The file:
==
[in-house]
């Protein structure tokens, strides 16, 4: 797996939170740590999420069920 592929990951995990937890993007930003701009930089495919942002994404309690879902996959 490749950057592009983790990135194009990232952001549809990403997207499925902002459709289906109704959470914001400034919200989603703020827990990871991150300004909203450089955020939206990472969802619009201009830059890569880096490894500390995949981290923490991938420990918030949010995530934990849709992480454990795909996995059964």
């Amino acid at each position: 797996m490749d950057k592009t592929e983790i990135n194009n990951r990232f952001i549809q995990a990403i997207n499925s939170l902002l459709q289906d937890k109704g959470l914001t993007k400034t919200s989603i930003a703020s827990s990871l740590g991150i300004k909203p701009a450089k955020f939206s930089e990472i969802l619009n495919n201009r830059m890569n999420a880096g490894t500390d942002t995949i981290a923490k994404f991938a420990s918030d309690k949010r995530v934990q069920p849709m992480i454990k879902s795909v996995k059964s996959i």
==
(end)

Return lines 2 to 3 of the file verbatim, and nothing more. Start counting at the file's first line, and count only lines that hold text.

């Protein structure tokens, strides 16, 4: 797996939170740590999420069920 592929990951995990937890993007930003701009930089495919942002994404309690879902996959 490749950057592009983790990135194009990232952001549809990403997207499925902002459709289906109704959470914001400034919200989603703020827990990871991150300004909203450089955020939206990472969802619009201009830059890569880096490894500390995949981290923490991938420990918030949010995530934990849709992480454990795909996995059964």
């Amino acid at each position: 797996m490749d950057k592009t592929e983790i990135n194009n990951r990232f952001i549809q995990a990403i997207n499925s939170l902002l459709q289906d937890k109704g959470l914001t993007k400034t919200s989603i930003a703020s827990s990871l740590g991150i300004k909203p701009a450089k955020f939206s930089e990472i969802l619009n495919n201009r830059m890569n999420a880096g490894t500390d942002t995949i981290a923490k994404f991938a420990s918030d309690k949010r995530v934990q069920p849709m992480i454990k879902s795909v996995k059964s996959i």